Alcohol and Drug Testing in Schools

There are over 55 million elementary and secondary public and private school students, and over 20 million undergraduate students in the United States in 2016. A 2015 survey regarding the prevalence of illicit substance use of people aged 12 and over indicated that 27.1 million have used illicit substance in the past 30 days, which is a ratio of 1 in 10 Americans.

Students spend a greater part of their day in school. In connection, it is important that the school not only provide exemplary standards in educating young minds but also sets and provides an environment against which young students test their behavior. Pre-adolescents and adolescents tend to look up to their teachers and other school personnel as significant role models. It has been observed that young students who sense that their teachers, coaches and counselors care for them are less likely to try illicit drugs and alcohol. Mentor-student relationship is a vital and formative factor for young students. Students who do not have this kind of school relationship are less likely to recognize the ills that substance use and abuse could bring.

The use and abuse of mind-altering drugs negatively impacts school performance.  Anyone under the influence of illicit substances is not prepared to learn and is definitely at risk of impairing their memory and cognitive ability. Illicit substance abuse has been associated not only with lack of self-discipline and motivation, and absenteeism but also linked to violent, antisocial behavior, and other irresponsible and dangerous behaviors. Increased vehicular accidents and death have been associated also with the use of drugs and alcohol.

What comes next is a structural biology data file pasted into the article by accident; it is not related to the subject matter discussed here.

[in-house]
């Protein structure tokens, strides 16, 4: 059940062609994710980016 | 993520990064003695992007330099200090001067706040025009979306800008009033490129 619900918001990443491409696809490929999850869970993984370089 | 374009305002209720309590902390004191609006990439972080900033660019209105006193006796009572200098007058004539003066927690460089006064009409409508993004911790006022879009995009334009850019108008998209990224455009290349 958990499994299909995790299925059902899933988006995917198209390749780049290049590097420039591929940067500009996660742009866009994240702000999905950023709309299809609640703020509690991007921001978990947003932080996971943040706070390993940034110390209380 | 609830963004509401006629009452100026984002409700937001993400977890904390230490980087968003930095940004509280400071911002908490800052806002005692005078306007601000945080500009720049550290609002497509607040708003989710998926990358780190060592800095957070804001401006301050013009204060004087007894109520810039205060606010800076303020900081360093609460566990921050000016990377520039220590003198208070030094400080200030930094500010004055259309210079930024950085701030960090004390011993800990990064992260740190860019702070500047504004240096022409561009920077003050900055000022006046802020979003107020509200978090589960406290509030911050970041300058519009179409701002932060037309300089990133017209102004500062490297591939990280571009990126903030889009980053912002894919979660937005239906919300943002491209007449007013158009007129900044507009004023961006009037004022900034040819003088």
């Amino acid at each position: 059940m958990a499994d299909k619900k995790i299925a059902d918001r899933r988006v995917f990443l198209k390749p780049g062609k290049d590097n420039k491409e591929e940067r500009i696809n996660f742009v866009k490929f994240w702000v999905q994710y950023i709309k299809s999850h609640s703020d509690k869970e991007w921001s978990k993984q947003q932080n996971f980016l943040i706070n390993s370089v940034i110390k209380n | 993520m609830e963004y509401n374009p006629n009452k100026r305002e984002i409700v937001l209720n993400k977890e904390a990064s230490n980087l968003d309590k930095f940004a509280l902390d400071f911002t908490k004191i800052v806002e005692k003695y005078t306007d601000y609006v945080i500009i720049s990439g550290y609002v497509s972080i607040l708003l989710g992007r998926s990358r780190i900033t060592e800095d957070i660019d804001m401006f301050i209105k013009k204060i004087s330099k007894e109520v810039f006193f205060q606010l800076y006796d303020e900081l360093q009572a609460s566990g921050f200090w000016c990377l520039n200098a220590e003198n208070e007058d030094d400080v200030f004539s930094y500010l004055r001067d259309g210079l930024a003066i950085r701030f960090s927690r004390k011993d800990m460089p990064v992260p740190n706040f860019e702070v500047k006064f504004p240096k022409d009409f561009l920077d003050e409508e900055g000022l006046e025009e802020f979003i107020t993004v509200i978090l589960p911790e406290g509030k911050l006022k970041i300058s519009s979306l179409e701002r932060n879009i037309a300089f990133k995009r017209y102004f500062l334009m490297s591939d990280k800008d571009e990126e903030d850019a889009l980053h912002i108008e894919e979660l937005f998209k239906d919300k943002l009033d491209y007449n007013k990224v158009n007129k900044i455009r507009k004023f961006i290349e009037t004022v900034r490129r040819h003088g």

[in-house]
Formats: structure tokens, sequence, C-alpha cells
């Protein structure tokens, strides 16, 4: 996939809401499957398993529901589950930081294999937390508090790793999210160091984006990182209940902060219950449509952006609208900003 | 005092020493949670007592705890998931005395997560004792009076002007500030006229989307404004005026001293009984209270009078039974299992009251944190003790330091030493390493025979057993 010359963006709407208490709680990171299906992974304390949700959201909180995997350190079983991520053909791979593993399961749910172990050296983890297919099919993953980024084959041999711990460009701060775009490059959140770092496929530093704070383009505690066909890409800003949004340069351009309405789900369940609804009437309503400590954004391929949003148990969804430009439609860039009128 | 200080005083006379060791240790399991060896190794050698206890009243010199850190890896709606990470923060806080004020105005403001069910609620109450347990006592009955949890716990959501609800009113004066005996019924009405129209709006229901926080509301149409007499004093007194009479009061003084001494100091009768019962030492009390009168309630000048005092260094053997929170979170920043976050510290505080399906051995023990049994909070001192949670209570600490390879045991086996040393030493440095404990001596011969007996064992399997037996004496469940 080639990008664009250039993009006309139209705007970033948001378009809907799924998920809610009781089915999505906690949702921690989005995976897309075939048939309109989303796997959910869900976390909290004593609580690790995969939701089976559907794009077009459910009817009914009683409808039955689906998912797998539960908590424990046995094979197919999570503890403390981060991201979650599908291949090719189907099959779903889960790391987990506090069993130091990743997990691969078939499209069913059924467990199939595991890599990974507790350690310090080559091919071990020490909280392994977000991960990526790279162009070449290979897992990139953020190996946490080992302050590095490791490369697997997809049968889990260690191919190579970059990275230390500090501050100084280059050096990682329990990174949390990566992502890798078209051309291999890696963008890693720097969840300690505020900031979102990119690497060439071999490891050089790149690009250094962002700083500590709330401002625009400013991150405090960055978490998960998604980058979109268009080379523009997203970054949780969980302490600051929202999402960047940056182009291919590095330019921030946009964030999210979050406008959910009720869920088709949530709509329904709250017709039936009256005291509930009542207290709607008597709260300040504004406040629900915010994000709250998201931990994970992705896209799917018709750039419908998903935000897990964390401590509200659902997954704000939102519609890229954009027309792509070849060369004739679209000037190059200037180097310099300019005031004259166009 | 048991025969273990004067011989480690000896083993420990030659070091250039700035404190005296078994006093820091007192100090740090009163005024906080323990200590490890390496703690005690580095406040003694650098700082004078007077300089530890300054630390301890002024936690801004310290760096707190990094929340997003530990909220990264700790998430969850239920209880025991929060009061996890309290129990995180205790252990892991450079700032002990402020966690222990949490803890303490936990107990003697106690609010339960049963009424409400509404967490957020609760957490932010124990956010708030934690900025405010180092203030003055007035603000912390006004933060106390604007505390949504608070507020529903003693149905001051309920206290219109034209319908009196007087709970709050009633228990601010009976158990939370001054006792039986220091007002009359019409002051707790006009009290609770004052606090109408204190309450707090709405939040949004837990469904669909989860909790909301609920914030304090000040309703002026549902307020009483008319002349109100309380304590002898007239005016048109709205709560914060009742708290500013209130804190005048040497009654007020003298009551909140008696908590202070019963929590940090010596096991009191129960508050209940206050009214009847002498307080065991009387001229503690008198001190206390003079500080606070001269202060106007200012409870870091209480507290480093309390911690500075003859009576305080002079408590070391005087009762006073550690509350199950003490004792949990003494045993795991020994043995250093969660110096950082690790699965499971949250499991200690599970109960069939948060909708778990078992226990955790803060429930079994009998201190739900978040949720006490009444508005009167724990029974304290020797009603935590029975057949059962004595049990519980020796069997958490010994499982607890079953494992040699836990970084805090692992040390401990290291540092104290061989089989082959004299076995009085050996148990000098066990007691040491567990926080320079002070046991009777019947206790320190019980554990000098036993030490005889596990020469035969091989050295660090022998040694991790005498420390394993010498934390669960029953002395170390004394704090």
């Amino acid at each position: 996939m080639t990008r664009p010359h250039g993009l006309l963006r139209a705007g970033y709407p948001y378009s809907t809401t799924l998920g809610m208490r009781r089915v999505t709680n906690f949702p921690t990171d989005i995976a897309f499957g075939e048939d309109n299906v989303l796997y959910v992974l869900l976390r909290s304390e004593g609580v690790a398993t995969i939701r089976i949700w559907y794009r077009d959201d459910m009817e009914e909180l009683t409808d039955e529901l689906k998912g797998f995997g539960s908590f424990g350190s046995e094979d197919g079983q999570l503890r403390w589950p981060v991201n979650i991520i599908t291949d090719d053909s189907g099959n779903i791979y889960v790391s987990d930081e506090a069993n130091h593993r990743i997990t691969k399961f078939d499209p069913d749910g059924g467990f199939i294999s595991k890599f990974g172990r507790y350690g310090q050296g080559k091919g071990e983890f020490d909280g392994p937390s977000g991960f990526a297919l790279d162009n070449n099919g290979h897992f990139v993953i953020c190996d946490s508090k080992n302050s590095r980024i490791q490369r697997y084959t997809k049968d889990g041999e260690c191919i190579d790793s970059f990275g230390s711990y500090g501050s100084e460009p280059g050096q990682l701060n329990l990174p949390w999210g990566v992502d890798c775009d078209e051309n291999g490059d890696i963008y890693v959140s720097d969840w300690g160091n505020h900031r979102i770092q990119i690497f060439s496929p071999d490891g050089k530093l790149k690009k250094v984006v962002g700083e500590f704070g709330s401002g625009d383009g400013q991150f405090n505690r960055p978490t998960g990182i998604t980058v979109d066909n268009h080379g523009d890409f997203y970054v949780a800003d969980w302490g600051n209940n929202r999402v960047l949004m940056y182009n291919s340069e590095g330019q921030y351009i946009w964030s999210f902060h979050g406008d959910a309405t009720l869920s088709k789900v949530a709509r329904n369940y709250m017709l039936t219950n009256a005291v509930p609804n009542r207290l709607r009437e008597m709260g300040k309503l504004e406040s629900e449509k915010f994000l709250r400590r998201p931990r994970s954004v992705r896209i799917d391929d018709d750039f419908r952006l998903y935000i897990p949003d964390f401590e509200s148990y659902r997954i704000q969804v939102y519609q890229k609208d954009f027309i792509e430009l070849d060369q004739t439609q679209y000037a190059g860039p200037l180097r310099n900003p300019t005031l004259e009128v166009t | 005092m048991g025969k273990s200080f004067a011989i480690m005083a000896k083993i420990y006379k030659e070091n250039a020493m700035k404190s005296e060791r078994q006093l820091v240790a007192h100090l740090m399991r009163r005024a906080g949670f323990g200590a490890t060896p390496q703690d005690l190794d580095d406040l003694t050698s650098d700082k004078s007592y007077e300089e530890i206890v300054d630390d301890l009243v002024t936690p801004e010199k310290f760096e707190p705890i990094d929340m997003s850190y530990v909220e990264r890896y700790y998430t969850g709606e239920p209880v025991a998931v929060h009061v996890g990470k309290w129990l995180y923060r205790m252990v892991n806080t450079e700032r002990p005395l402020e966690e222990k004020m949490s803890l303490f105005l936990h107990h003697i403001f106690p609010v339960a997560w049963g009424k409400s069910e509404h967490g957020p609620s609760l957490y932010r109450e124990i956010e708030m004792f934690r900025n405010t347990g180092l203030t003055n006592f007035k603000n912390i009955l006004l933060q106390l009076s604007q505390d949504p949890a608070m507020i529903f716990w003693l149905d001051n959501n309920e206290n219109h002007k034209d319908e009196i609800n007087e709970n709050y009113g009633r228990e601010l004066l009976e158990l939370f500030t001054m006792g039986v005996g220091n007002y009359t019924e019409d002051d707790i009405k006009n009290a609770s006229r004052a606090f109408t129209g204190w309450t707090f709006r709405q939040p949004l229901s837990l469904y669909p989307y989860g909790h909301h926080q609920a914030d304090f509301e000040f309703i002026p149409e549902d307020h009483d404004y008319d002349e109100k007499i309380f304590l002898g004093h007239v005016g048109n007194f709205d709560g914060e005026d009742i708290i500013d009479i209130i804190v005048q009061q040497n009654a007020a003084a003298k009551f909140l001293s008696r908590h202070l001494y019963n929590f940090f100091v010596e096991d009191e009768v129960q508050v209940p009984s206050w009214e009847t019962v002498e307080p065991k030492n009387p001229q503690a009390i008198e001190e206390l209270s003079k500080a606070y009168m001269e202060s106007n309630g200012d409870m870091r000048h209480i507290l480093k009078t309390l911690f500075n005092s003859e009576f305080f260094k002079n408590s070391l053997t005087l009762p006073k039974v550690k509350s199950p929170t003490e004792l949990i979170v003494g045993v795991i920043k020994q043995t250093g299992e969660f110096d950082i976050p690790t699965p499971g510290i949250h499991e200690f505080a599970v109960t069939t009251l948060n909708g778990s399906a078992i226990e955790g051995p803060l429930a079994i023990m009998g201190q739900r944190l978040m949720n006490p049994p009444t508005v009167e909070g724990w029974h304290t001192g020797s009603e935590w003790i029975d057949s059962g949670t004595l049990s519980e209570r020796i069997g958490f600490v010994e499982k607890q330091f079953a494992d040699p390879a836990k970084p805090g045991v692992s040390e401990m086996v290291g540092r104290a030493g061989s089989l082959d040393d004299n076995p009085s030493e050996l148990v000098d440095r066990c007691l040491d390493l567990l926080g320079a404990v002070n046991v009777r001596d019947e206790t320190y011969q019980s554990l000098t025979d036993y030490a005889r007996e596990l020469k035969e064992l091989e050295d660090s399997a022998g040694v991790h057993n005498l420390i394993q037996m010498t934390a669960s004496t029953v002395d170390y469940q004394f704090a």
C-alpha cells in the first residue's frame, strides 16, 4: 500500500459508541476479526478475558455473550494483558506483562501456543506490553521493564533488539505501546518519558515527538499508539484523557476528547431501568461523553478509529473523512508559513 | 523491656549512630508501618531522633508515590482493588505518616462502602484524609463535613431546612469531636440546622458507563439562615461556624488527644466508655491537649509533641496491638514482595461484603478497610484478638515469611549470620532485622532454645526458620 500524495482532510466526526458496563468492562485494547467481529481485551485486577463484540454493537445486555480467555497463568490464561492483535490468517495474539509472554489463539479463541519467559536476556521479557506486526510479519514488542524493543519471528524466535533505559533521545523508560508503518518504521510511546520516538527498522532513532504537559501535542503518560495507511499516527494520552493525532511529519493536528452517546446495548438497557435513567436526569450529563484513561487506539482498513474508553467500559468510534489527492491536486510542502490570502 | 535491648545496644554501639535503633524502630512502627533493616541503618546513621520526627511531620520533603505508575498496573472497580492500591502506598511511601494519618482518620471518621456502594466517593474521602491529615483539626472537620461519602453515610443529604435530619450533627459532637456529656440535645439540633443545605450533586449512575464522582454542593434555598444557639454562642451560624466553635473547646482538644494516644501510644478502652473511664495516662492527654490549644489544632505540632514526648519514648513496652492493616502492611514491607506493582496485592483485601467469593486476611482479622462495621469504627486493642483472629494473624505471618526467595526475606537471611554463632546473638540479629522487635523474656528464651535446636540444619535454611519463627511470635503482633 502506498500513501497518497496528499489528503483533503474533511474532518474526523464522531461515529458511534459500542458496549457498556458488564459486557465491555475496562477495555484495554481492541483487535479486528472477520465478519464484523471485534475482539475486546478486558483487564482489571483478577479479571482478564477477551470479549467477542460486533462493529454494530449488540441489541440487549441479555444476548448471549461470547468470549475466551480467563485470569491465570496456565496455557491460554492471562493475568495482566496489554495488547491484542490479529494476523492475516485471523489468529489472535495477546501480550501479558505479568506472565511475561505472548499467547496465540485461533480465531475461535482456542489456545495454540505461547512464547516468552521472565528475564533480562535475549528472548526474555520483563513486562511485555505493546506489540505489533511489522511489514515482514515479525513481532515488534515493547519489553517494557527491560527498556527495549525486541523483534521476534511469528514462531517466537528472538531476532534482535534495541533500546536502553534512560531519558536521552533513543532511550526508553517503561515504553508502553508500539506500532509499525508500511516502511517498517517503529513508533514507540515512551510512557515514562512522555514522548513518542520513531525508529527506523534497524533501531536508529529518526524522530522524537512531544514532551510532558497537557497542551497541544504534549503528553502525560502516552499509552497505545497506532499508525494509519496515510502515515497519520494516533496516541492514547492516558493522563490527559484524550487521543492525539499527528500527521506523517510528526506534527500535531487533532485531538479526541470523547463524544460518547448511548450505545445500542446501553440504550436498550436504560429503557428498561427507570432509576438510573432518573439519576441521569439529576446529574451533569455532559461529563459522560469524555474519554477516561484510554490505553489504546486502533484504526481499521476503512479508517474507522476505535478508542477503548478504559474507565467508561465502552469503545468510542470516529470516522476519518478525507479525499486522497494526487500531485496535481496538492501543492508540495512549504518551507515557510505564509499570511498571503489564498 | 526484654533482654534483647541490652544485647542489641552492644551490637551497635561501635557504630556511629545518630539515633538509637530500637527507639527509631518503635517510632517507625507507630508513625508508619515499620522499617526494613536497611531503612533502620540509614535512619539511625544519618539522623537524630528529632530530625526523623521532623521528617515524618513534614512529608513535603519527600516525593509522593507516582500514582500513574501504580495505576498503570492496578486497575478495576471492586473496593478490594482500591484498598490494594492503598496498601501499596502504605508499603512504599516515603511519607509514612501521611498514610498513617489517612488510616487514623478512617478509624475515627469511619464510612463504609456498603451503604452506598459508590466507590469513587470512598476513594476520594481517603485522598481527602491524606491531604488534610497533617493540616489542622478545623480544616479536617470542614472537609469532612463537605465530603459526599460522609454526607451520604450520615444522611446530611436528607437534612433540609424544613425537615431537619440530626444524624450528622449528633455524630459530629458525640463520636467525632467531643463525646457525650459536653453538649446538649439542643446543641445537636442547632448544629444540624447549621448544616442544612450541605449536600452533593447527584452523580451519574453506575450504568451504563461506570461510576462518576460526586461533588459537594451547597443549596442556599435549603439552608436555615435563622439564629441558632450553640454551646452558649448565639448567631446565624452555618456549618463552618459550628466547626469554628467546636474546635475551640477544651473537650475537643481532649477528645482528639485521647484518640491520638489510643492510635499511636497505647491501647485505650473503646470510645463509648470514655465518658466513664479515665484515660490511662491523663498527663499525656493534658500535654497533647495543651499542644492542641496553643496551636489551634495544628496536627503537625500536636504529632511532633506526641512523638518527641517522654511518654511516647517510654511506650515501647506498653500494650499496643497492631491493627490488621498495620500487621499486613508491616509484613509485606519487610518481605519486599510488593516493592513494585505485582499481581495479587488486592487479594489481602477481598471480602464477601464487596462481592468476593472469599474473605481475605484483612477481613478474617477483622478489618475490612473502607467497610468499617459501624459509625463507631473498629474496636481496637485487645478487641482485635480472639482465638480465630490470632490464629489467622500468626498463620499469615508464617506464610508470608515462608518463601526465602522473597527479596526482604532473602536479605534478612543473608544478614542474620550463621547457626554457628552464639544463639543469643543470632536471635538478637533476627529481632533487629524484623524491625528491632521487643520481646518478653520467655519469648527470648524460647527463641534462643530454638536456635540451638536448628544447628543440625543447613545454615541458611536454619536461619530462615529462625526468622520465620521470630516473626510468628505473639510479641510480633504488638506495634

Schools, in alliance with health care professionals and community partners are in a position to recognize and identify students who are using illicit drugs. This is possible through the evaluation of school performance, behavioral symptoms, and physical signs of use and abuse. To help in the evaluation, identification and prevention of drug and alcohol use and abuse in the school system, drug testing in conjunction with programs aimed to reinforce positive school climate, may be recommended.

How and Where Do Students Get Drugs?

A study by the National Center on Addiction and Substance Abuse indicated that 9 out of 10 high school students say some of their classmates drink, smoke, or take drugs during school day; and that about 17% or 1 out 5 of their classmates drink, smoke or take illegal substances during school day.

About 52% of high school students across the United States say that there are actual places on school grounds or near the school grounds where students can hang out to smoke, drink or get high on drugs. About 36% of high school students say it is easy enough to take illicit substances when in school without being caught.

The same study indicated that nearly half of high school students know of at least one schoolmate who sells drugs in school. The top three illicit substances sold and bought in school are marijuana, prescription drugs, cocaine and ecstasy. Other illegal substances include alcohol, LSD, methamphetamine, heroine and cigarettes. Over the years, the percentage of public and private high schools that are drug infected increased, where drug infected means a school where students sell, use or keep drugs. Drug-infected schools seem to be a “haven” for students who abuse drugs and alcohol.